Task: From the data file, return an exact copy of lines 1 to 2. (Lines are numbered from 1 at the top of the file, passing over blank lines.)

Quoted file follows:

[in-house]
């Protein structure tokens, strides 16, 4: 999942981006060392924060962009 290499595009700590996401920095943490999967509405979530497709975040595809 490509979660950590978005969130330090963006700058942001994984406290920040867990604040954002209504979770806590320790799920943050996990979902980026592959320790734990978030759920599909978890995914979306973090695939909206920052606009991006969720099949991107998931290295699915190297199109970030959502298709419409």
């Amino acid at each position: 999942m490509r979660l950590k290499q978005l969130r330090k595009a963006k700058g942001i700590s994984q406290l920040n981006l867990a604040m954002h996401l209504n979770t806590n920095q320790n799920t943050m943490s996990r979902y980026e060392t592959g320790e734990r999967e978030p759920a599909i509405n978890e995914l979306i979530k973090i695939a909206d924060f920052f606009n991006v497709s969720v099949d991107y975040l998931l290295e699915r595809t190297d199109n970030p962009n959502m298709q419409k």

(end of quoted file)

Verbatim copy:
[in-house]
């Protein structure tokens, strides 16, 4: 999942981006060392924060962009 290499595009700590996401920095943490999967509405979530497709975040595809 490509979660950590978005969130330090963006700058942001994984406290920040867990604040954002209504979770806590320790799920943050996990979902980026592959320790734990978030759920599909978890995914979306973090695939909206920052606009991006969720099949991107998931290295699915190297199109970030959502298709419409």